A new report released by the World Trade Organization (WTO) reveals that the international trade regulating body sees strong potential in blockchain technology, and specifically highlights Ripple as a disruptor of existing systems. The report also covers the scalability issue of blockchain, contrasting Bitcoin and Ethereum, and specific applications of the technology, such as in supply chain networks.
Titled “The future of world trade: How digital technologies are transforming global commerce,” the WTO covers the several ways in which blockchain could streamline trade and finance. While the report is complimentary on the whole, it does argue that there are taxation, consumer protection and privacy challenges.
WTO Director-General Roberto Azevêdo underlines the ability of technologies like blockchain to benefit small and medium enterprises, cutting trade costs and changing trade structure for the better:
Beyond easing trade in goods, digital technologies can facilitate services trade and enable new services to emerge. The Report predicts that the share of services trade could grow from 21 per cent to 25 per cent by 2030. Other effects could include, for example, Blockchain helping smaller businesses to start trading by supporting them in building trust with partners around the world.
Ripple has ambitions to circumvent the correspondent banking model through its distributed ledger platform. It gives banks the ability to convert funds directly into different currencies in a matter of seconds and at little to no cost, without relying on correspondent banks…the company has licenses with more than 100 banks and financial institutions, but it seems that only a limited number of large operations have taken place to date. Banks are still testing the system.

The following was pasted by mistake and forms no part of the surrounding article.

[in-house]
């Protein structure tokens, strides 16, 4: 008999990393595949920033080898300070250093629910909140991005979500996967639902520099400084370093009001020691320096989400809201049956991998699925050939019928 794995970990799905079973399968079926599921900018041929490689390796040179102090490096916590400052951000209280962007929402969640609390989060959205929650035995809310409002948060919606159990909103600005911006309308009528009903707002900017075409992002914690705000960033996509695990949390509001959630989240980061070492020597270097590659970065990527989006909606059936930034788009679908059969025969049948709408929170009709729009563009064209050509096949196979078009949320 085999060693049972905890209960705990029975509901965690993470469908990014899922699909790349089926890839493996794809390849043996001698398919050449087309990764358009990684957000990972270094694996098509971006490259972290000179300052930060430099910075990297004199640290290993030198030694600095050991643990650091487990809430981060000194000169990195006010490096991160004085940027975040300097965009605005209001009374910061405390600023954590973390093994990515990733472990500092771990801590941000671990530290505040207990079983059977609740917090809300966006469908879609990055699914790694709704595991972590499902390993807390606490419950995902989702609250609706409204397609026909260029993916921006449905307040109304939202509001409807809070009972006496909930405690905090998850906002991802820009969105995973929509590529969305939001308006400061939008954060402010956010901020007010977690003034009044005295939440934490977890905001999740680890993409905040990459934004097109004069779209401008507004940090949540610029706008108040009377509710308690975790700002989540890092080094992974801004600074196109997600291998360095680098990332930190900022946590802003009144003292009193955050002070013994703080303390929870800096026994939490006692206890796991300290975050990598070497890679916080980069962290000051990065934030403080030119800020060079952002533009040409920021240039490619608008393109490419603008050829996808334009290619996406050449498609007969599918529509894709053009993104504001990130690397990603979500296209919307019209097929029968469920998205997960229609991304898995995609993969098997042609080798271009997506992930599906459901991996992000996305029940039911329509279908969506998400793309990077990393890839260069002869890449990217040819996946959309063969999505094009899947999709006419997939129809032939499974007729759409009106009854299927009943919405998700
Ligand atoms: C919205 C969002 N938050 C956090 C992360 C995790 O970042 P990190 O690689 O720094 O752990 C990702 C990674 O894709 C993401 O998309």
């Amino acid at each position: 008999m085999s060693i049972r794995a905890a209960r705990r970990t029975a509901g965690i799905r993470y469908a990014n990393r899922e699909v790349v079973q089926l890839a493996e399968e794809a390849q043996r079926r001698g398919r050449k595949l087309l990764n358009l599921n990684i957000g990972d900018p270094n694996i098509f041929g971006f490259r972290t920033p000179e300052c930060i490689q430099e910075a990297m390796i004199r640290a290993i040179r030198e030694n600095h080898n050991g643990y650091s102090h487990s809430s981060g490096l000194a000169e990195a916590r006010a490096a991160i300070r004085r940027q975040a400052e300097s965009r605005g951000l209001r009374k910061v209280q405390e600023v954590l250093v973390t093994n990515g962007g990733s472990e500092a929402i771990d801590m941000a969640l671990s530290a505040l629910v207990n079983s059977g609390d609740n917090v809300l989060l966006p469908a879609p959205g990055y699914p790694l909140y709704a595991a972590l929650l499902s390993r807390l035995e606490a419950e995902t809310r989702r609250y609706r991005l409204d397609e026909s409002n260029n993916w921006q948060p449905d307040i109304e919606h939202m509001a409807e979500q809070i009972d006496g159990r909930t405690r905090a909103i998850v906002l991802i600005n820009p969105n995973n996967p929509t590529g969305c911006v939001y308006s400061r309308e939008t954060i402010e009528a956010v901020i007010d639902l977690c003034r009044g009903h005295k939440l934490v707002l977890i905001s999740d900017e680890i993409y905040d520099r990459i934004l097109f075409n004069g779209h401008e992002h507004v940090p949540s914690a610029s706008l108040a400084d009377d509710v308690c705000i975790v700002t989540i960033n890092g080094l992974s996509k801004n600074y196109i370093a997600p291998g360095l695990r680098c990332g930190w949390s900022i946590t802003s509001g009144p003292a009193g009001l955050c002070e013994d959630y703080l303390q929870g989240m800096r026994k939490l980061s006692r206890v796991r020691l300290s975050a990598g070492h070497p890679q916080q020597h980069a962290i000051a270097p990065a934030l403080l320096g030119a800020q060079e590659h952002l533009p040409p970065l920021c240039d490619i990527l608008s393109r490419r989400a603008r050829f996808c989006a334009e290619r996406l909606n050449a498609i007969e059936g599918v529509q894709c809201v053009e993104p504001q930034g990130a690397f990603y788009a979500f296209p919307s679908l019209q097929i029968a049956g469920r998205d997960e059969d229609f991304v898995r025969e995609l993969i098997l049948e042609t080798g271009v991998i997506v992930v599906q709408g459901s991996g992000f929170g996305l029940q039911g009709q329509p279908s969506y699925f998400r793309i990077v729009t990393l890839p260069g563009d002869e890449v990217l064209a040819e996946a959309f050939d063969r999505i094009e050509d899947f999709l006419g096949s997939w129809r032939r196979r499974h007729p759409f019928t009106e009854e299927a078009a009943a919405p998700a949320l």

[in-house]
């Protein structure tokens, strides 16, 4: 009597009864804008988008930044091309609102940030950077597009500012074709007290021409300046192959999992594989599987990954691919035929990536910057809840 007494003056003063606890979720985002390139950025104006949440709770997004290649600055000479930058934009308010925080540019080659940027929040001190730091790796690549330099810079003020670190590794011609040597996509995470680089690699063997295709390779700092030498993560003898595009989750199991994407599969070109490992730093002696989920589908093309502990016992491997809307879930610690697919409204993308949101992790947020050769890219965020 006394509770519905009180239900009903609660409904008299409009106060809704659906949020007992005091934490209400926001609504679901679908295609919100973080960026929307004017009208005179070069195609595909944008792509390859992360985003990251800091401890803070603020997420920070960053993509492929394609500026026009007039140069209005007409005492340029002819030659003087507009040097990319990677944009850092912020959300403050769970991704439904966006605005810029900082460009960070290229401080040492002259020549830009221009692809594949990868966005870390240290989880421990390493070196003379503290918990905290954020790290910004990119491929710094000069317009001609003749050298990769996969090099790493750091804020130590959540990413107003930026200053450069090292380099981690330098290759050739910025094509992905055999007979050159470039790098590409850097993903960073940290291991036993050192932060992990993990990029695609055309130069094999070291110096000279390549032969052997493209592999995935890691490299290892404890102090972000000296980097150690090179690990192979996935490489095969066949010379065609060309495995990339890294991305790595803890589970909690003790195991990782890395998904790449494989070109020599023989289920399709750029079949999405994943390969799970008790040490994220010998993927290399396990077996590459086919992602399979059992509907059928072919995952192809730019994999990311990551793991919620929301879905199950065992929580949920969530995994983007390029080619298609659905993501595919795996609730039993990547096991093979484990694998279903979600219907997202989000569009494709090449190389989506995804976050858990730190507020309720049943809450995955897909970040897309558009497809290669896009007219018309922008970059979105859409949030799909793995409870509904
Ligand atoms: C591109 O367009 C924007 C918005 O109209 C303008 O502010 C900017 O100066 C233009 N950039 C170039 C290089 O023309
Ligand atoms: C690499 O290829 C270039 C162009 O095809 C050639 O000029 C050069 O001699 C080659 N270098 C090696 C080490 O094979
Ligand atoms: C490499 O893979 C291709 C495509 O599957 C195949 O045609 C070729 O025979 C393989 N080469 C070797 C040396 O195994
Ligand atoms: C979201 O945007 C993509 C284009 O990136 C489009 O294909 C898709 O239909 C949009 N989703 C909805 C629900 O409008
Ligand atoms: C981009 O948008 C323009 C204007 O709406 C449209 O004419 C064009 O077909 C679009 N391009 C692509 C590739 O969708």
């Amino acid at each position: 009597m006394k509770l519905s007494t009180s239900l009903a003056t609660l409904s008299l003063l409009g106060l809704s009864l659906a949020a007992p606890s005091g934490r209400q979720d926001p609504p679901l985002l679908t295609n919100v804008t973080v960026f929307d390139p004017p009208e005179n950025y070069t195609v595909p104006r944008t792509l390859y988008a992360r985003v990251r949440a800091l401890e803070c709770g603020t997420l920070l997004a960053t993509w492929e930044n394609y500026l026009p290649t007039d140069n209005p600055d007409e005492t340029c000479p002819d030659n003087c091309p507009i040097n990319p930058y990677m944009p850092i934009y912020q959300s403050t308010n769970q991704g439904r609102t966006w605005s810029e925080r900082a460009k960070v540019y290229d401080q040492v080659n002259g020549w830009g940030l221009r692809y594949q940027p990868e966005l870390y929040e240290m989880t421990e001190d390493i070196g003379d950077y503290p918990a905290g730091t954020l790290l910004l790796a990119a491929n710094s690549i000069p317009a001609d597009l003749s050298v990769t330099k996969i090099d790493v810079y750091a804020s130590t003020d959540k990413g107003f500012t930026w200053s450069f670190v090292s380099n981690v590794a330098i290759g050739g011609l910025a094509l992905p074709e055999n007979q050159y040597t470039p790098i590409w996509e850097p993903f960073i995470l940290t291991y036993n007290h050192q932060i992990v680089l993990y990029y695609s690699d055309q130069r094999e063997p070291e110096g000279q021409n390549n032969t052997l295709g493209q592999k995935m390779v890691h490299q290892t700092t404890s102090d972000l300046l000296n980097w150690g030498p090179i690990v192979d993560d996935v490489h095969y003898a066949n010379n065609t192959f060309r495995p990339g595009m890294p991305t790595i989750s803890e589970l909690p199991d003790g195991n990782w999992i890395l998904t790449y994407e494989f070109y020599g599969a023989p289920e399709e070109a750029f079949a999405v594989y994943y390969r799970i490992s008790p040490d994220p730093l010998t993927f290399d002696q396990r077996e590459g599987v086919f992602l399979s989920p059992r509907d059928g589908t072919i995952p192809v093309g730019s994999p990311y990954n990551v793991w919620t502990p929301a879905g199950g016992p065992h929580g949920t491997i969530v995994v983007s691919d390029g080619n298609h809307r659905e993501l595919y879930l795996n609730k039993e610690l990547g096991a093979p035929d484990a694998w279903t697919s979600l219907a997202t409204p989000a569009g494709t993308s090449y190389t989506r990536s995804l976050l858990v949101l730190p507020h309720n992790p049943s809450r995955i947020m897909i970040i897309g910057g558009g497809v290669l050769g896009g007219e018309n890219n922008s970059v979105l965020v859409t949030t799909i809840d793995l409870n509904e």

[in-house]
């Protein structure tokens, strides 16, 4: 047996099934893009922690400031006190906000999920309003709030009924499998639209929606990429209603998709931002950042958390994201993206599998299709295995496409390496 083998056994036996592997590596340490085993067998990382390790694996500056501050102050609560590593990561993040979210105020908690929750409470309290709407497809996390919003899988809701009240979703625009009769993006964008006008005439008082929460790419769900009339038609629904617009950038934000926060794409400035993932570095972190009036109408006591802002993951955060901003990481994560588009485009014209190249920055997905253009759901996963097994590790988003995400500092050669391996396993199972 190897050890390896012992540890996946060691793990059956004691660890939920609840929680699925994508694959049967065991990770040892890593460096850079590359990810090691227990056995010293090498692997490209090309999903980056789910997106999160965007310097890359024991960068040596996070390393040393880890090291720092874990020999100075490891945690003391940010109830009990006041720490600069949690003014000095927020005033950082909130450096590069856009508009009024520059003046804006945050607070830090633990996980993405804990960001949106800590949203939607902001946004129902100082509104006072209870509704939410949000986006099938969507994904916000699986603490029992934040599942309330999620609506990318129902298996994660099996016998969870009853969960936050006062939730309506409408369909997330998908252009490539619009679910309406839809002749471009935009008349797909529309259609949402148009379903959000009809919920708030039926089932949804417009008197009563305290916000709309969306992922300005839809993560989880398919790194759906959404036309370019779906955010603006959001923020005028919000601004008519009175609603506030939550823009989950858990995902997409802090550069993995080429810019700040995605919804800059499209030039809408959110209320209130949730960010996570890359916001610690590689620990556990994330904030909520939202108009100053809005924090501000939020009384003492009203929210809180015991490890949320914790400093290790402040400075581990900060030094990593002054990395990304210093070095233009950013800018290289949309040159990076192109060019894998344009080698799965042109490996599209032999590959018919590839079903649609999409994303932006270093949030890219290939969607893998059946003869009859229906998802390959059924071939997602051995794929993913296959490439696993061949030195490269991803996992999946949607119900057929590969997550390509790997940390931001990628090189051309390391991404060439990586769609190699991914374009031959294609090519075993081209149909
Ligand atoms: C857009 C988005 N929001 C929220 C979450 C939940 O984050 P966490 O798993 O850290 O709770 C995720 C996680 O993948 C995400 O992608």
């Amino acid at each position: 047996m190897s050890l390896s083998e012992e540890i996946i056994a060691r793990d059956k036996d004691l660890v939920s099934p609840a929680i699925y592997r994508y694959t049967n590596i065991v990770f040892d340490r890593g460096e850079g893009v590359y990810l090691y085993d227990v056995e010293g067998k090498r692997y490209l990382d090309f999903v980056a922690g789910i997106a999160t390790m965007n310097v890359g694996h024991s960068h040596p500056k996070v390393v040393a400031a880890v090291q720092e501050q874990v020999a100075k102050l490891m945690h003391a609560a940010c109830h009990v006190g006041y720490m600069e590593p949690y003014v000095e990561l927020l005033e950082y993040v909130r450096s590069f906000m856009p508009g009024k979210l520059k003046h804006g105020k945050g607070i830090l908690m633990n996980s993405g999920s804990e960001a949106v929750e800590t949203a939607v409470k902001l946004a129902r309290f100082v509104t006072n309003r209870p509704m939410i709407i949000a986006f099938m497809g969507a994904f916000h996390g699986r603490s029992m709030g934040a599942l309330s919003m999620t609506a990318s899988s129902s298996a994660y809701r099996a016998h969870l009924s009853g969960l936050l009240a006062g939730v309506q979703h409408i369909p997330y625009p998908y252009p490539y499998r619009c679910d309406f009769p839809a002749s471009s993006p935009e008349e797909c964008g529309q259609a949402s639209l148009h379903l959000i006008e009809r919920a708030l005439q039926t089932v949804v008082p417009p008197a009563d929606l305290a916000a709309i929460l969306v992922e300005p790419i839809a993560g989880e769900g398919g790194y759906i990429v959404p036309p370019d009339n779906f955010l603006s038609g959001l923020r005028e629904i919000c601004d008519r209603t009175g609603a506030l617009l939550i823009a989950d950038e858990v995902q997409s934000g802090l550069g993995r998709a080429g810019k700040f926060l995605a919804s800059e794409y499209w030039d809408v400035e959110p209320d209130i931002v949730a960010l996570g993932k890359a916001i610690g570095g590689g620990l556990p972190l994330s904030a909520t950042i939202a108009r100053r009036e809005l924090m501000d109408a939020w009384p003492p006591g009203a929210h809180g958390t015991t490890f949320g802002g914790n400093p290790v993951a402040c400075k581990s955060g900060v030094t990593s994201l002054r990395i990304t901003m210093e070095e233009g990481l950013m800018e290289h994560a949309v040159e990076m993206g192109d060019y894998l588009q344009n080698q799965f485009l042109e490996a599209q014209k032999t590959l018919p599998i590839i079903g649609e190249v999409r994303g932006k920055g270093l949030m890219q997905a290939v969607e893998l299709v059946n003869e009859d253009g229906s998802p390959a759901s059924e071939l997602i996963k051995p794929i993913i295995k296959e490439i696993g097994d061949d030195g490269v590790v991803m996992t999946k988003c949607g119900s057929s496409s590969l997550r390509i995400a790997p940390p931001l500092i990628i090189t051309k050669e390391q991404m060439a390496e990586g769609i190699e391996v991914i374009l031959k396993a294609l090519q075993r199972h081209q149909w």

Other projects mentioned by name include IOTA, pointing to its use of an Directed Acyclic Graph, as opposed to blockchain, for its goal enabling machine-to-machine communication. IOTA is viewed as an extremely lucrative project, because of the ability of its Tangle technology to transact more quickly as more users join the network.
None of the information mentioned by the WTO should be anything new for even moderately experienced investors, but it does showcase the growing interest from major established institutions. This is in addition to capturing the attention of institutional investors, like Goldman Sachs, and major companies like Microsoft, Alibaba and Walmart, in the past year — a far cry from the early years when Bitcoin and blockchain was ridiculed as just another passing fad.